Pitts is originally from South Carolina. She retired from the South Carolina Department of Corrections after being employed with them for over 26 years.

“After I retired, I came to Harlan three years ago with a Sunday School group for a short-term missionary trip,” said Pitts. “While I was here I felt the urging of the Holy Spirit to ‘make this my home.’ So, within six months I made arrangements with my house in South Carolina and moved to Harlan County. After being in the county for a while and volunteering with Loaves and Fishes Ministry, in Cumberland, I felt a need to share my talent, which is creating art through stained glass.”

Pitts said during her life she has worked with stained glass as a hobby. She did, however, work with two studios in South Carolina and taught classes in her spare time. She added creating stained glass art is a “spiritual thing” for her.

“What I like to share with my students, when they are taking class with me, is the process of creating a stained glass piece. It is very much and correlates directly with what God does in our life. We plan the piece, have a pattern, cut it out, then we pick our glass, cut it, use grinders to shape it to the exact shape we need, then we put all those pieces of glass together and we solder them together. When we are done we polish it up and hold the glass up to the light and the light that comes through is this beautiful piece of artwork, which is what God does in our lives. He takes all those pieces in our life, some pretty broken up, and he grinds them and makes them fit together. Then when we are held in his light we become that beautiful piece of artwork he created us to be.”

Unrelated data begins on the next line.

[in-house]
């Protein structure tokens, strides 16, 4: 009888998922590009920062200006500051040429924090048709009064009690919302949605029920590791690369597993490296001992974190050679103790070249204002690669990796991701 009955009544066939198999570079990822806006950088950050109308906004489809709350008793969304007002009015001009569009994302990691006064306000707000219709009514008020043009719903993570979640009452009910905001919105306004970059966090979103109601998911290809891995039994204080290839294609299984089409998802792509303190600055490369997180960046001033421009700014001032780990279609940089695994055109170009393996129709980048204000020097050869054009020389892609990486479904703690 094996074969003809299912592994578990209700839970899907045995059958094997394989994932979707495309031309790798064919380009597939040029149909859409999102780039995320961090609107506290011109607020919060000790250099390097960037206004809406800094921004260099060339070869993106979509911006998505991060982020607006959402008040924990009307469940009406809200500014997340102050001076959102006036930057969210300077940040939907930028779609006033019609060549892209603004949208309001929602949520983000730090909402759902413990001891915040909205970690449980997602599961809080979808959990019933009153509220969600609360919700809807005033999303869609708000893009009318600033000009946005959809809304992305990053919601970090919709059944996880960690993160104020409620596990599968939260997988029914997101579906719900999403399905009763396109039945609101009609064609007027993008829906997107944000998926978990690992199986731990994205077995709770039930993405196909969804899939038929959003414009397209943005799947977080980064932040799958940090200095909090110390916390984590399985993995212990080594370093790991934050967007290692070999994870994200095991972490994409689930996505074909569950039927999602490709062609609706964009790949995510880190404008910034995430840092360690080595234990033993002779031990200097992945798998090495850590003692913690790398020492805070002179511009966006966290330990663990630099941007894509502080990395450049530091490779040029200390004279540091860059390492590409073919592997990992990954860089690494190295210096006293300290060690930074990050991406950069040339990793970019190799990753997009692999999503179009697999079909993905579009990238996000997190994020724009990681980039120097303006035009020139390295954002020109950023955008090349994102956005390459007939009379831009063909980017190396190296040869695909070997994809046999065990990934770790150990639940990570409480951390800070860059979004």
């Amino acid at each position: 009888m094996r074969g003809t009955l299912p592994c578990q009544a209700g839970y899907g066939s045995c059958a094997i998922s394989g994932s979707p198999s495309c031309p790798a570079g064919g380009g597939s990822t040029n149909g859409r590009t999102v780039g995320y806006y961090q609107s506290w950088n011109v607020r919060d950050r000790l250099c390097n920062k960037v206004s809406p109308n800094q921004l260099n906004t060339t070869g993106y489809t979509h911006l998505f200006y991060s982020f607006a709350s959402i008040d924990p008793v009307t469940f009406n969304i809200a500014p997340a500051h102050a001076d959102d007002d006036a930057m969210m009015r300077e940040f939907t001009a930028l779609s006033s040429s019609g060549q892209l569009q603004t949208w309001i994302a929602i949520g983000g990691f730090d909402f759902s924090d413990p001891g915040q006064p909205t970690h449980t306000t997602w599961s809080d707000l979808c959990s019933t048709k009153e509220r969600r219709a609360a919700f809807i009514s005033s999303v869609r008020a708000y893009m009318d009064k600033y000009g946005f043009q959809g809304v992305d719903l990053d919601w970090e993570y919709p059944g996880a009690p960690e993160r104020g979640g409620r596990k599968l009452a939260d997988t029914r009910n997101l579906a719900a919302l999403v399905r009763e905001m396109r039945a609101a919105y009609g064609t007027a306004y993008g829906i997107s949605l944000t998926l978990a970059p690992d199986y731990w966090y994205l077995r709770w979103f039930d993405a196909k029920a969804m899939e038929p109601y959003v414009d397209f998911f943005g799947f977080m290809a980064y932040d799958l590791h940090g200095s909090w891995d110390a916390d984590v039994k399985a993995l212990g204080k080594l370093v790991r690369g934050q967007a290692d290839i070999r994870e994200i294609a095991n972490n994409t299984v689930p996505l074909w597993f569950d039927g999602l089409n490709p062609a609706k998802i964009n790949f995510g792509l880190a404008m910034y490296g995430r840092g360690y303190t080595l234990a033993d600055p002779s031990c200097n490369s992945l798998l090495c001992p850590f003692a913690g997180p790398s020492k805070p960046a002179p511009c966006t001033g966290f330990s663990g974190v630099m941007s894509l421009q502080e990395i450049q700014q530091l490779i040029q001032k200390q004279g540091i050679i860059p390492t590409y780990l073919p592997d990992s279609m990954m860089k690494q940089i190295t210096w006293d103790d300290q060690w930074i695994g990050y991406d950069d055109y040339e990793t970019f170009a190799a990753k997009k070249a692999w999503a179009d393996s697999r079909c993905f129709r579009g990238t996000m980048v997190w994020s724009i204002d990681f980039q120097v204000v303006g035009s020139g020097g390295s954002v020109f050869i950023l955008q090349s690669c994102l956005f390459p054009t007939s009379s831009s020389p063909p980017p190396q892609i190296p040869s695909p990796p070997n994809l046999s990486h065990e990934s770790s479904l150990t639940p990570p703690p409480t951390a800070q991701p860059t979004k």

Pitts said she feels this area needs this “type of beauty and something to do with their time.” She said people need a “creative outlet.”

“This is why I am doing this,” said Pitts. “It’s only through generous donations that I have been able to accomplish this. Since April, I have already had 40-50 people take this training. I’m excited about where this training will lead and how it will help the people in our community, our county and our state.”

For more information or to register for a class, you may call 606-733-5808 or email at [email protected] You may also visit them on Facebook at Willing Hearts.

Reach Nola Sizemore at 606-573-4510 or on Twitter @Nola_hde

Nola Sizemore|Daily Enterprise Willing Hearts Director Julie Pitts is seen at her studio in Cumberland where several pieces of stained glass art, completed by students, are displayed for sale.
http://harlandaily.com/wp-content/uploads/2015/10/web1_Willing-Hearts.jpgNola Sizemore|Daily Enterprise Willing Hearts Director Julie Pitts is seen at her studio in Cumberland where several pieces of stained glass art, completed by students, are displayed for sale.

By Nola Sizemore

[email protected]